Max Kumin’s , “Woodchucks” provides an interesting and creative perspective Into the mind state of those influenced by Nazi warfare. What begins as a seemingly Humorous cat and mouse hunt, soon develops into an insatiable lust for blood. However, “ Traveling through the Dark” by William Stafford, presents an innocent soul lost by the unawareness of man and the death of an unborn innocent.
Both Kumin’s and Stafford’s descriptive language and overall theme provides the reader with the insight necessary to understand to the speaker’s psychology as they are driven beyond the boundaries of pacifism and genocide. The poem “Woodchucks” indeed has a rhyme scheme, yet doesn’t conform to conventional forms of rhyme , each stanza seems to follow the order of A, B, C, A, C, B, which may not be apparent to the reader at first, but doesn’t hinder the poem’s effectiveness. The first stanza begins with the speaker describing their failed attempt at eliminating the pests.
The first attempt was described as merciful: “The Knockout bomb bone”. However, the following lines offer a bit of humor to the chase as it seems the woodchuck has outsmarted the speaker as a result of their overconfidence: “and the case we had against them was airtight, both exits shoehorned shut with puddingstone, but they had a sub-sub-basement out of range”. This first stanza sets the stage for what would appear to be a humorous battle of wit’s between the speaker and the woodchucks.
While in “ Traveling through the Dark” consist of no rhyme scheme, and follows a contemplative tone, that comes from the decision of life and death, which sets the moods of the poem include: sadness, despair. The following stanza continues in this vein with the cynical statement, “Next morning they turned up again, no worse for the cyanide than we for our cigarettes and state-store Scotch, all of us up to scratch”. However, those that follow are slowly indicative of the speaker’s mental deterioration.
The statements of the food being eaten by the woodchucks are filled with bitterness as the language begins to resemble that of a killer. “They brought down the marigolds as a matter of course and then took over the vegetable patch nipping the broccoli shoots, beheading the carrots”. This is especially evident in the reference to the carrots being “beheaded” which provides an appropriate transition into the next stanza. On the other hand Stafford’s poem uses the use of figurative language, like alliteration, and imagery in order to convey the disheartening emotions that come with being forced to make a life threatening decision.
The poem by Stafford, “Traveling through the Dark” presents readers with an uncomfortable and rather grim instance of the intersection of the natural world and that of man. Technology, in this case cars and the man-made road, are seen as something invasive and harmful in this poem. In order to convey the meaning of the poem “Traveling through the Dark” by William Stafford uses a conversational style to communicate the theme in the poem of the role of technology in modern life and , more importantly, the theme of man versus nature becomes apparent.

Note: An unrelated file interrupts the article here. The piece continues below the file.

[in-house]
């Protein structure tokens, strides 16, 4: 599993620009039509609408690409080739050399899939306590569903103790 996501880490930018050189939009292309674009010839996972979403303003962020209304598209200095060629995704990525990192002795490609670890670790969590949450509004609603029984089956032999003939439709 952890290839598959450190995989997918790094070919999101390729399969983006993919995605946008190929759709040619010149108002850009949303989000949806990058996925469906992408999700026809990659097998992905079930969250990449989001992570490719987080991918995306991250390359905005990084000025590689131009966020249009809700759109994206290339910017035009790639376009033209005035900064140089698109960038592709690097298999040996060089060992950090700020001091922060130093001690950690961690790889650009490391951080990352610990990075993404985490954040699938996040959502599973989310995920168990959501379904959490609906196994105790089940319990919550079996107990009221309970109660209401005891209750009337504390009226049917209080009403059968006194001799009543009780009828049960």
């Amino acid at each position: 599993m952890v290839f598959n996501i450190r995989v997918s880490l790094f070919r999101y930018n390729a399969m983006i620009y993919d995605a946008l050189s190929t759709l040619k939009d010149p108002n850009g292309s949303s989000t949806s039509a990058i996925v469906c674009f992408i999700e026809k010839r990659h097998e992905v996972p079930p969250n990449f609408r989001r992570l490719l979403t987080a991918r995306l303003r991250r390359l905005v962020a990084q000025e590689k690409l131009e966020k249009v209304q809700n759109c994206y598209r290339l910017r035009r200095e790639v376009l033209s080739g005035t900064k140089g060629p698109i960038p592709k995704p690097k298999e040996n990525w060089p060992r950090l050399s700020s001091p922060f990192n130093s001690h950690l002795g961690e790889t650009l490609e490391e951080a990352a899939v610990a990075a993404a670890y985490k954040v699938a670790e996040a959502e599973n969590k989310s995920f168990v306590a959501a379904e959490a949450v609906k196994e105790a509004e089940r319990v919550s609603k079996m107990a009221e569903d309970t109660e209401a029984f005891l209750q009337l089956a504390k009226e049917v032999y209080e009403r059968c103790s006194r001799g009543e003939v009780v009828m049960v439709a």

Then again Kumin presents a sense of human behavior vs. animal behavior in a way that allows the symbolism of World War II to come through. Through out the poems, both poets not only convey an everyday scene into an underlying theme, by the use of figurative language and the selection of words and phrases. Common themes of the poems are life, death, and conflicting forces lie in each poem. Both poets allow for an underlying theme to be portrayed in a way that reflects on the original scene of the poem.
“Traveling through the Dark” by William E. Stanford and “Woodchucks” by Maxine Kumin a man must make the choice of nature and its ways. Both poems have their similarities and differences. Traveling through the dark and woodchucks share various ways of similarities, Man vs Nature Death situations are involved in both poems. Through the use of narrations both poems have different attitudes.
Traveling through the dark starts off dark and progress towards a more serious tone and, the reader sympathizes with the main action in getting the dead deer off the road. So he can prevent future deaths. Both poems use strong verbs to communicate the point effectively as possible. Traveling through the dark has no rhyme scheme and follows contemplative tone, that comes from the decision of life and death which sets the mood of the poem: sadness and despair. Kumin uses “ beheaded” and “hooked” to illustrate the images to she wants to communicate.
In Woodchuck, Maxine talks about the violence in killing the woodchuck and actually shows the reader the killing and violence whereas the Traveling through the dark illustrates a human reaction to the less-violent act. The poem however does have a rhyme scheme but does not conform to conventional forms of rhyme. The first stanza happens when the speaker describing their failed attempt to eliminate the pest. Following through the poem a sense of humor becomes between the writer and the woodchucks.
Each poem has a violent, grim, painful and guilty tone to it, maybe some or less in others. while reading “traveling through the dark” the doe’s death and the inescapable fate of the baby fawn brings on a feeling of guilt, more so that the poem of the “woodchucks”, also in the contrast the “woodchucks poem emphasizes on violence more than its partner. Throughout the story the narrator is blood thirsty and cares only about the death of woodchucks but does not relate to what is actually happening around the time or what was happening around him the nazi period. The death of each animal leaves the reader feeling sad and hopeless. In comparison, Kumin only focuses on the man’s reaction to the the woodchucks “beheading the carrots”, traveling through the dark is more objective as compared to the woodchucks which is more emotional although they are both almost equal effective.